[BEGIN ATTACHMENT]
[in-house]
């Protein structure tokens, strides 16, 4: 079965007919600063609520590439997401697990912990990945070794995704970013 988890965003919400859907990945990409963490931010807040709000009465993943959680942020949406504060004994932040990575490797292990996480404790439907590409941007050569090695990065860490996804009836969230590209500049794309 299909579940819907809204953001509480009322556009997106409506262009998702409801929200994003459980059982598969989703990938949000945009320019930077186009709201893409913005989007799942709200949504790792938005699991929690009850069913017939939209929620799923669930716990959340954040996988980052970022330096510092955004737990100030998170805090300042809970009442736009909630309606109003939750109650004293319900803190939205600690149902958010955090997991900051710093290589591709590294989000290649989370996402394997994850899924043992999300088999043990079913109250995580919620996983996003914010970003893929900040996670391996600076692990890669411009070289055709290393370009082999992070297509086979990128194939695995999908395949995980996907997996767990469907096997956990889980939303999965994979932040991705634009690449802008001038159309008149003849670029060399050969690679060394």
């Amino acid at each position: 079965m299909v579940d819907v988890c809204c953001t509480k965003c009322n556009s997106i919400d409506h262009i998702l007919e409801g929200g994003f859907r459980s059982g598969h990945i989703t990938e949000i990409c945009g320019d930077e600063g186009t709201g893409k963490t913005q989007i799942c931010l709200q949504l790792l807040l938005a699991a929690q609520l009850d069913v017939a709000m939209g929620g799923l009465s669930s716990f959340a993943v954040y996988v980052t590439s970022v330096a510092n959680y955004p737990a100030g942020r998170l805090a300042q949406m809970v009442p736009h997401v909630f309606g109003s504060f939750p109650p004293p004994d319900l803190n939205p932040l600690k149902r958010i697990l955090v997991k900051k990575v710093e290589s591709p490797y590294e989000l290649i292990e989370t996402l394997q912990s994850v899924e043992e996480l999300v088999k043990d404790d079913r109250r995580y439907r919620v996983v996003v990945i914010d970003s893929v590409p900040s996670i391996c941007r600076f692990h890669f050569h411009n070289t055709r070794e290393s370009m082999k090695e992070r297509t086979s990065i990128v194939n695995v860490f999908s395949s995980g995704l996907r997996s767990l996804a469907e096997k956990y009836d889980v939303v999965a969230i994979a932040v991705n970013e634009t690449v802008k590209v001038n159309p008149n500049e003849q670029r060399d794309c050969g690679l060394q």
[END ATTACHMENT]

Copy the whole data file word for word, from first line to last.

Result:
[in-house]
């Protein structure tokens, strides 16, 4: 079965007919600063609520590439997401697990912990990945070794995704970013 988890965003919400859907990945990409963490931010807040709000009465993943959680942020949406504060004994932040990575490797292990996480404790439907590409941007050569090695990065860490996804009836969230590209500049794309 299909579940819907809204953001509480009322556009997106409506262009998702409801929200994003459980059982598969989703990938949000945009320019930077186009709201893409913005989007799942709200949504790792938005699991929690009850069913017939939209929620799923669930716990959340954040996988980052970022330096510092955004737990100030998170805090300042809970009442736009909630309606109003939750109650004293319900803190939205600690149902958010955090997991900051710093290589591709590294989000290649989370996402394997994850899924043992999300088999043990079913109250995580919620996983996003914010970003893929900040996670391996600076692990890669411009070289055709290393370009082999992070297509086979990128194939695995999908395949995980996907997996767990469907096997956990889980939303999965994979932040991705634009690449802008001038159309008149003849670029060399050969690679060394």
């Amino acid at each position: 079965m299909v579940d819907v988890c809204c953001t509480k965003c009322n556009s997106i919400d409506h262009i998702l007919e409801g929200g994003f859907r459980s059982g598969h990945i989703t990938e949000i990409c945009g320019d930077e600063g186009t709201g893409k963490t913005q989007i799942c931010l709200q949504l790792l807040l938005a699991a929690q609520l009850d069913v017939a709000m939209g929620g799923l009465s669930s716990f959340a993943v954040y996988v980052t590439s970022v330096a510092n959680y955004p737990a100030g942020r998170l805090a300042q949406m809970v009442p736009h997401v909630f309606g109003s504060f939750p109650p004293p004994d319900l803190n939205p932040l600690k149902r958010i697990l955090v997991k900051k990575v710093e290589s591709p490797y590294e989000l290649i292990e989370t996402l394997q912990s994850v899924e043992e996480l999300v088999k043990d404790d079913r109250r995580y439907r919620v996983v996003v990945i914010d970003s893929v590409p900040s996670i391996c941007r600076f692990h890669f050569h411009n070289t055709r070794e290393s370009m082999k090695e992070r297509t086979s990065i990128v194939n695995v860490f999908s395949s995980g995704l996907r997996s767990l996804a469907e096997k956990y009836d889980v939303v999965a969230i994979a932040v991705n970013e634009t690449v802008k590209v001038n159309p008149n500049e003849q670029r060399d794309c050969g690679l060394q």